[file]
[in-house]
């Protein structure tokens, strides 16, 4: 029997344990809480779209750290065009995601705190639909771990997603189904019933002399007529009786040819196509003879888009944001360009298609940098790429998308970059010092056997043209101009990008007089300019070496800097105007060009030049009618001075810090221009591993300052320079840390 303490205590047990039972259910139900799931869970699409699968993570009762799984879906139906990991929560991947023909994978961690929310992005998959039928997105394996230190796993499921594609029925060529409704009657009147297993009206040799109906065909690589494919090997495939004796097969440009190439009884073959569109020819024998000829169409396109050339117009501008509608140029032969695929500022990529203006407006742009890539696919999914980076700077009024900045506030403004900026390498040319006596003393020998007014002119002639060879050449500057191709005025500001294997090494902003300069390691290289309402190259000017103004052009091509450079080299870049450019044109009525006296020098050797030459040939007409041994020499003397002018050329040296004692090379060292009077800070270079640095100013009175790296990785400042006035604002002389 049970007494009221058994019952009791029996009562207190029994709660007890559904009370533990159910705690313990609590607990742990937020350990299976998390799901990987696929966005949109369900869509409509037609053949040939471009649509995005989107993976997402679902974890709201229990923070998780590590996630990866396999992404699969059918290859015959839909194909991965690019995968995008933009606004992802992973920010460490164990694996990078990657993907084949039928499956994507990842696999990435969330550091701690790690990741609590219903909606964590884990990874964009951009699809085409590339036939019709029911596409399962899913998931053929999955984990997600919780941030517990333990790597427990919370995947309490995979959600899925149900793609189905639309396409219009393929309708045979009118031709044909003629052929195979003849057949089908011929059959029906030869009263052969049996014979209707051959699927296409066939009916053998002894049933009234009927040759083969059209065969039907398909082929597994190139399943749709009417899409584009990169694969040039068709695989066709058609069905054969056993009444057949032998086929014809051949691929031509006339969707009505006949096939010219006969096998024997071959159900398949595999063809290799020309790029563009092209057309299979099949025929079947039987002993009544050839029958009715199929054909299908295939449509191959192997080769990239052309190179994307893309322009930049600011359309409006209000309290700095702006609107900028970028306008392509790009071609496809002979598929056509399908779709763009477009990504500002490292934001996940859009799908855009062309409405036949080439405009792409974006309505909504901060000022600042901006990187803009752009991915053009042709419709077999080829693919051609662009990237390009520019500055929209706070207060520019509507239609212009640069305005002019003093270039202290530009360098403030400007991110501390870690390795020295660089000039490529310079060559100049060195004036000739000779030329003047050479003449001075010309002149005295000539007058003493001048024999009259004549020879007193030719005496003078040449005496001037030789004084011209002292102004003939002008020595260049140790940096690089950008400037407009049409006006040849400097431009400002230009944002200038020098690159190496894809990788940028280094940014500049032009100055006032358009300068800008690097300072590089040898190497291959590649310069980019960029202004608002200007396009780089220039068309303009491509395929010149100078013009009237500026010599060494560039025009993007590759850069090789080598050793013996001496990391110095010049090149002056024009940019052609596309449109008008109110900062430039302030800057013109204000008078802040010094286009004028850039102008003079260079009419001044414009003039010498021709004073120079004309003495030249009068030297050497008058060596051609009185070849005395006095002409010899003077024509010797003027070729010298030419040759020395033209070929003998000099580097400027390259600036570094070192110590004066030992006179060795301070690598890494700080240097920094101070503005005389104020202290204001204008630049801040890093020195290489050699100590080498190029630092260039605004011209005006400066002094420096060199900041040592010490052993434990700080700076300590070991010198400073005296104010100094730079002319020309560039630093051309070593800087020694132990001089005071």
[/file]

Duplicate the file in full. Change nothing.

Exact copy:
[in-house]
């Protein structure tokens, strides 16, 4: 029997344990809480779209750290065009995601705190639909771990997603189904019933002399007529009786040819196509003879888009944001360009298609940098790429998308970059010092056997043209101009990008007089300019070496800097105007060009030049009618001075810090221009591993300052320079840390 303490205590047990039972259910139900799931869970699409699968993570009762799984879906139906990991929560991947023909994978961690929310992005998959039928997105394996230190796993499921594609029925060529409704009657009147297993009206040799109906065909690589494919090997495939004796097969440009190439009884073959569109020819024998000829169409396109050339117009501008509608140029032969695929500022990529203006407006742009890539696919999914980076700077009024900045506030403004900026390498040319006596003393020998007014002119002639060879050449500057191709005025500001294997090494902003300069390691290289309402190259000017103004052009091509450079080299870049450019044109009525006296020098050797030459040939007409041994020499003397002018050329040296004692090379060292009077800070270079640095100013009175790296990785400042006035604002002389 049970007494009221058994019952009791029996009562207190029994709660007890559904009370533990159910705690313990609590607990742990937020350990299976998390799901990987696929966005949109369900869509409509037609053949040939471009649509995005989107993976997402679902974890709201229990923070998780590590996630990866396999992404699969059918290859015959839909194909991965690019995968995008933009606004992802992973920010460490164990694996990078990657993907084949039928499956994507990842696999990435969330550091701690790690990741609590219903909606964590884990990874964009951009699809085409590339036939019709029911596409399962899913998931053929999955984990997600919780941030517990333990790597427990919370995947309490995979959600899925149900793609189905639309396409219009393929309708045979009118031709044909003629052929195979003849057949089908011929059959029906030869009263052969049996014979209707051959699927296409066939009916053998002894049933009234009927040759083969059209065969039907398909082929597994190139399943749709009417899409584009990169694969040039068709695989066709058609069905054969056993009444057949032998086929014809051949691929031509006339969707009505006949096939010219006969096998024997071959159900398949595999063809290799020309790029563009092209057309299979099949025929079947039987002993009544050839029958009715199929054909299908295939449509191959192997080769990239052309190179994307893309322009930049600011359309409006209000309290700095702006609107900028970028306008392509790009071609496809002979598929056509399908779709763009477009990504500002490292934001996940859009799908855009062309409405036949080439405009792409974006309505909504901060000022600042901006990187803009752009991915053009042709419709077999080829693919051609662009990237390009520019500055929209706070207060520019509507239609212009640069305005002019003093270039202290530009360098403030400007991110501390870690390795020295660089000039490529310079060559100049060195004036000739000779030329003047050479003449001075010309002149005295000539007058003493001048024999009259004549020879007193030719005496003078040449005496001037030789004084011209002292102004003939002008020595260049140790940096690089950008400037407009049409006006040849400097431009400002230009944002200038020098690159190496894809990788940028280094940014500049032009100055006032358009300068800008690097300072590089040898190497291959590649310069980019960029202004608002200007396009780089220039068309303009491509395929010149100078013009009237500026010599060494560039025009993007590759850069090789080598050793013996001496990391110095010049090149002056024009940019052609596309449109008008109110900062430039302030800057013109204000008078802040010094286009004028850039102008003079260079009419001044414009003039010498021709004073120079004309003495030249009068030297050497008058060596051609009185070849005395006095002409010899003077024509010797003027070729010298030419040759020395033209070929003998000099580097400027390259600036570094070192110590004066030992006179060795301070690598890494700080240097920094101070503005005389104020202290204001204008630049801040890093020195290489050699100590080498190029630092260039605004011209005006400066002094420096060199900041040592010490052993434990700080700076300590070991010198400073005296104010100094730079002319020309560039630093051309070593800087020694132990001089005071």